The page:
14219 College, WC 4762
Cane Hill AR 72717
Cane Hill was one of the first settlements after Lovely County was
formed in 1827, so it was an established town at Civil War time.
It had several of our County's early mills and a number of prosperous
farms. So it was valued for the food it could provide for troops. Since
a number of the citizens were Confederate supporters, it was often a
site for "foraging" expeditions by the Confederate army. It was the site
of a Civil War battle on November 28, 1862, but also saw other skirmishes.
From the Arkansas River Valley, Cane Hill could be reached by either
the old Military (Line) road along the state line, or by Cove Creek and Van
Buren Roads. Since the Confederate army was not well supplied from the
east, Cane Hill provided the best source of food and fodder supplies.
Around November 6, 1862, General Hindman sent a Missouri cavalry unit of some 300
men under Emmett MacDonald to collect badly needed food and fodder for
his troops in the Valley. General Blunt got word of this and sent
several hundred men from Kansas, Ohio and Indian cavalry units with
some artillery under Colonel Cloud. Cloud's men quickly put MacDonald's
troops to flight back down Cove Creek Road. Cloud followed until they
were across the mountains, capturing a lot of supplies and killing or
wounding 12 or so men. In a couple days, Hindman sent his entire cavalry
force of around 2000 to Cane Hill via the Line Road to finish the foraging
that had been interrupted. Union forces felt that Hindman would follow
with his entire force. General Blunt assumed a defensive position at
Flint Creek and Union Generals Totten and Herron were told to prepare
to move to support Blunt at Cane Hill. But all remained quiet for a
two weeks or so.
On November 24, General Blunt decided to move on Hindman's forces under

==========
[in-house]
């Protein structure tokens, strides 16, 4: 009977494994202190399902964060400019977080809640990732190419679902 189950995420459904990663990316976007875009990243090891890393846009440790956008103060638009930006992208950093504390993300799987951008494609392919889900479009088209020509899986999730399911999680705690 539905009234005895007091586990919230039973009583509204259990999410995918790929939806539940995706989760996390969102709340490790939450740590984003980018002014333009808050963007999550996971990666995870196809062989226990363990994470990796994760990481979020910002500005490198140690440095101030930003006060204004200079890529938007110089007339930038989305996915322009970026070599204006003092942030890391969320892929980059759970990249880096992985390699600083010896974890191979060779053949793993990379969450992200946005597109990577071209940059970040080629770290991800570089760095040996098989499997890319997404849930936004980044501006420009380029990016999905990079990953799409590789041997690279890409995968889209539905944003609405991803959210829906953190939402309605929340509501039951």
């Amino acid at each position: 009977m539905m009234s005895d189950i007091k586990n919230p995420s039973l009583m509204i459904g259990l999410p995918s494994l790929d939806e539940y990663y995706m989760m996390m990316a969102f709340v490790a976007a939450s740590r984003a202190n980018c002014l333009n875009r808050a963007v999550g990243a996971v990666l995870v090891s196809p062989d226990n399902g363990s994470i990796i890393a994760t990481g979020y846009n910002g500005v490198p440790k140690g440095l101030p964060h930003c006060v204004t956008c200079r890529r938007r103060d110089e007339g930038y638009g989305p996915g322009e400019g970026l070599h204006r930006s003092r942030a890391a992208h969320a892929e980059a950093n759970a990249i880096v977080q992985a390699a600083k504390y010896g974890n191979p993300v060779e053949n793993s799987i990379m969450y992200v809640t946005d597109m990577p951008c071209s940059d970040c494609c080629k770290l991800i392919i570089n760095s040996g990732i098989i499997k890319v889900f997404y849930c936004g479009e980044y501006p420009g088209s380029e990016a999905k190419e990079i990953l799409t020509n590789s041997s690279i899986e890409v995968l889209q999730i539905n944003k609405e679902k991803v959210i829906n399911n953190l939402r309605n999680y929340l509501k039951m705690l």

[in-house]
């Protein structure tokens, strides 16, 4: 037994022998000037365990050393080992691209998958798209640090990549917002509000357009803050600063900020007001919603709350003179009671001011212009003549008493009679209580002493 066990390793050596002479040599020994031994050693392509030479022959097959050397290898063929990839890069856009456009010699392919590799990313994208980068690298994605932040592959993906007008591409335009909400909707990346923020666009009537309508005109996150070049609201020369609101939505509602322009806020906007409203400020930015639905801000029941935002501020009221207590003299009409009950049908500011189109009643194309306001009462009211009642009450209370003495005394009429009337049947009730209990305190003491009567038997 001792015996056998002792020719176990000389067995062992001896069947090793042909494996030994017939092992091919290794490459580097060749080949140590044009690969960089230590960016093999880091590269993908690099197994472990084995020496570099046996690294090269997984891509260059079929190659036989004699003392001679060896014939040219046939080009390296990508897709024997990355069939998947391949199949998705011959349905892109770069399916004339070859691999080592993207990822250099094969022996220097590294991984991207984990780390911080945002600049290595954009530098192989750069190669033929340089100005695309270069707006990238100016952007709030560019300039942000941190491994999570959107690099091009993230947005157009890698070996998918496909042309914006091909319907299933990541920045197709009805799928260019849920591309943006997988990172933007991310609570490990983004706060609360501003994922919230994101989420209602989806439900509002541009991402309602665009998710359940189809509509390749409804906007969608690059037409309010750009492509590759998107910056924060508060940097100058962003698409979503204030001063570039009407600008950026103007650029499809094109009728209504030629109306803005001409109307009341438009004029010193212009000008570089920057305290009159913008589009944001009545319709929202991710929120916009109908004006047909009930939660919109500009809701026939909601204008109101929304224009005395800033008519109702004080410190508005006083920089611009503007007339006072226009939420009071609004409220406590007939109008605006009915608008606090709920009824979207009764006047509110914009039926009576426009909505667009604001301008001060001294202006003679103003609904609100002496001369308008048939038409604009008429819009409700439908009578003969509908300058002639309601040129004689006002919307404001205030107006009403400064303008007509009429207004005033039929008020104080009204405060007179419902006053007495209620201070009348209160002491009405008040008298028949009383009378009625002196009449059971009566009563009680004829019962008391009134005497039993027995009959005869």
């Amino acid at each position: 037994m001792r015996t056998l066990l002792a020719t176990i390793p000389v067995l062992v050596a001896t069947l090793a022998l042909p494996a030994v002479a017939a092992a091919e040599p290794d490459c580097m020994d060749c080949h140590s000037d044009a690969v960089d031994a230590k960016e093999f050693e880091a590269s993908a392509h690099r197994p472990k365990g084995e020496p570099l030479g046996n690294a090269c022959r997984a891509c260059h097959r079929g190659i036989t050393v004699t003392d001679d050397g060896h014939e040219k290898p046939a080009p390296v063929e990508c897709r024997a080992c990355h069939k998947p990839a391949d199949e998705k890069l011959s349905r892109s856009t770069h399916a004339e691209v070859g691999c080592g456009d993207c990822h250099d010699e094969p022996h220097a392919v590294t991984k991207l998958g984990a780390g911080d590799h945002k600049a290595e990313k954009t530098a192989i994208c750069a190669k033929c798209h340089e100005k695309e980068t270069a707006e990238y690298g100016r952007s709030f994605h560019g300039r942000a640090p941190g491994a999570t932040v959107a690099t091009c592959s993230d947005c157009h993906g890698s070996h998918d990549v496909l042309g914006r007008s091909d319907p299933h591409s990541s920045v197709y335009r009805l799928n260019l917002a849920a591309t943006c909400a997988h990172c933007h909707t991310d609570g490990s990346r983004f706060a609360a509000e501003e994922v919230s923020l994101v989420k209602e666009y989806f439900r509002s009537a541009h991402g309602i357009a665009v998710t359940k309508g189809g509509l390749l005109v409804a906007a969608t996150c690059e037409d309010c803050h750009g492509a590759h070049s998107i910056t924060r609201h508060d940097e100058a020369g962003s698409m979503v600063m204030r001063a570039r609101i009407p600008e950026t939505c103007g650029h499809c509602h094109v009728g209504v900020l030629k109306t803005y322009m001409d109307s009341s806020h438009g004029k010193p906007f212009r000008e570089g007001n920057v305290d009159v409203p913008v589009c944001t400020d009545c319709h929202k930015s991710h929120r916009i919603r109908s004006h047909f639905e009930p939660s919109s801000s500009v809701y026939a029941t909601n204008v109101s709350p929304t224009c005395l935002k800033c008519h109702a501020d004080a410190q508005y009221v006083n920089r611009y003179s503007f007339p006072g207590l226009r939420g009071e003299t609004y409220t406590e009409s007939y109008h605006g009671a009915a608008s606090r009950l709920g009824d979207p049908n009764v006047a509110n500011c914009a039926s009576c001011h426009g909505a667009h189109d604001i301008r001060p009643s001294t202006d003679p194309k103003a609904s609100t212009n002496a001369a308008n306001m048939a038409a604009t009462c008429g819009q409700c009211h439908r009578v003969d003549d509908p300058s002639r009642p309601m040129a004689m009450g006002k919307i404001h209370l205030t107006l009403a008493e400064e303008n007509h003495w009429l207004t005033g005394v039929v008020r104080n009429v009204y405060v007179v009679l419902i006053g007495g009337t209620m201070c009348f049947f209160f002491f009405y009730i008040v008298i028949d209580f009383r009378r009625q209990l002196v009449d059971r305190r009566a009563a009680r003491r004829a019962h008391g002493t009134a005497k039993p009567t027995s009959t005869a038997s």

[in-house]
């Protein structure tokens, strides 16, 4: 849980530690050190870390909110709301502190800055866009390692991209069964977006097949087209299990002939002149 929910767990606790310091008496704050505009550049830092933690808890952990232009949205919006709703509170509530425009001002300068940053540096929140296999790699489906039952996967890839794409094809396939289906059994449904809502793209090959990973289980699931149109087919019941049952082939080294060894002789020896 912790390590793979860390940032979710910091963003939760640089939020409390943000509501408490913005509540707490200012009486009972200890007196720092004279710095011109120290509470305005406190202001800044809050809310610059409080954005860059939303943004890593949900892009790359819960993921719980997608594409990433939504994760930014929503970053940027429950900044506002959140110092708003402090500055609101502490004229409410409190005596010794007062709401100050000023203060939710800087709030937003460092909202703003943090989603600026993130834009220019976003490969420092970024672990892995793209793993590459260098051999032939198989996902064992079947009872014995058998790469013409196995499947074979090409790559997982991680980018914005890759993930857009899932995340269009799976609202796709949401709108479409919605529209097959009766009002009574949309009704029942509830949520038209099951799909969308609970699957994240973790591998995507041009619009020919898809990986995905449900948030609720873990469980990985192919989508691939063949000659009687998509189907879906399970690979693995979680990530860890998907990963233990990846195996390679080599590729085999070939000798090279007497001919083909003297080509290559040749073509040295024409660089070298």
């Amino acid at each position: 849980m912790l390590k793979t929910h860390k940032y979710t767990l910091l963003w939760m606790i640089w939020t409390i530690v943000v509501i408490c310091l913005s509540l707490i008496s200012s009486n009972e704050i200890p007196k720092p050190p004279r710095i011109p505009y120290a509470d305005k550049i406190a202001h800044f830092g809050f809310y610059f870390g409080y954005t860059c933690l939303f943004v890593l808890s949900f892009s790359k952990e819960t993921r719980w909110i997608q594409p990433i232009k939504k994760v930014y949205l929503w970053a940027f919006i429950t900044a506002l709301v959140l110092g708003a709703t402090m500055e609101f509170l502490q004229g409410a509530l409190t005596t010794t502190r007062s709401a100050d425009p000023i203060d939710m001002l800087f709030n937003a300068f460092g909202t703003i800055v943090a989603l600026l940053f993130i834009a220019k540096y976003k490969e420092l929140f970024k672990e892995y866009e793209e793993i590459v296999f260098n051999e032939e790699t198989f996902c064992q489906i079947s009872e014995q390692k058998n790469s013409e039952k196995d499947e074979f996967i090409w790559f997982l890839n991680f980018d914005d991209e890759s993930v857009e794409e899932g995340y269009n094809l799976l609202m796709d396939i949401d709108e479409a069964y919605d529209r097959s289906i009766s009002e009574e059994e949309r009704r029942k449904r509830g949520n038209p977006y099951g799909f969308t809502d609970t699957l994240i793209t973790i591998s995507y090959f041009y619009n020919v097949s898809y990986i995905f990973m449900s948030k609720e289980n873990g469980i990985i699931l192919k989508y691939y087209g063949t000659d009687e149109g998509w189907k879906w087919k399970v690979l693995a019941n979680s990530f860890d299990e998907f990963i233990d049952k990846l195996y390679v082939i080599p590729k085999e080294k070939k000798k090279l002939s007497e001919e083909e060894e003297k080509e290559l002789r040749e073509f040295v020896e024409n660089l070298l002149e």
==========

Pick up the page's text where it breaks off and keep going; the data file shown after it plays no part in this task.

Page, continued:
General Marmaduke at Cane Hill but waited two days on a supply train.
On Thanksgiving Day he led some 5000 men south, stopping overnight near
Rhea's Mill. The next morning, November 28, they left about 6 AM down
Ridge Road, a direct but little used road to Cane Hill. Marmaduke was
planning an attack on an Arkansas Union cavalry unit at Elkhorn Tavern
when he learned of Blunt's approach. To cover the hasty exit of his
supply wagons toward the south, Marmaduke set up defenses to delay
Blunt's forces around the Cane Hill cemetery. After an artillery duel,
Marmaduke soon realized the size of Blunt's force and ordered his men
to pull back, covering each other's withdrawal. Marmaduke made another
stand near Newburg (present day Clyde) to give his supply train more
time to cross the mnountains. They were soon routed and another stand
was made on Reed's Mountain east of Clyde where an infantry battle
occurred. But in a few hours Maramdukes men, running low on ammunition
and being pounded by Union artillery, withdrew toward Cove Creek Road.
Blunt still pressed his pursuit and Marmaduke had to make another stand
to protect his supplies. Finally dark brought the battle to an end with
Marmaduke continuing to the south, notifying Hindman he had suffered a
setback but with more ammunition and supplies he felt Blunt was still
vulnerable. Blunt of course felt he had badly whipped and chased the
Rebels back to the Valley.
Blunt's forces trooped back to Cane Hill ransacking farms along the way,
and began a looting and pillaging of Cane Hill that Blunt ordered stopped.
Some of the Union men found an abandoned printing press and managed to
print a newspaper called Buck and Ball. It has been reported that
the printing press included type in the Cherokee and had likely been
removed from Park Hill in Indian Territory.
Blunt believed the Confederates were unlikely to return across the
mountains that winter. But he did not reckon with Marmaduke's and
Hindman's determination to return to Missouri.
Fields of Blood, The Prairie Grove Campaign by William L Shea
The Fighting Printers of Company E by Kim Allen Scott, Arkansas
Historical Quarterly Autumn 1987
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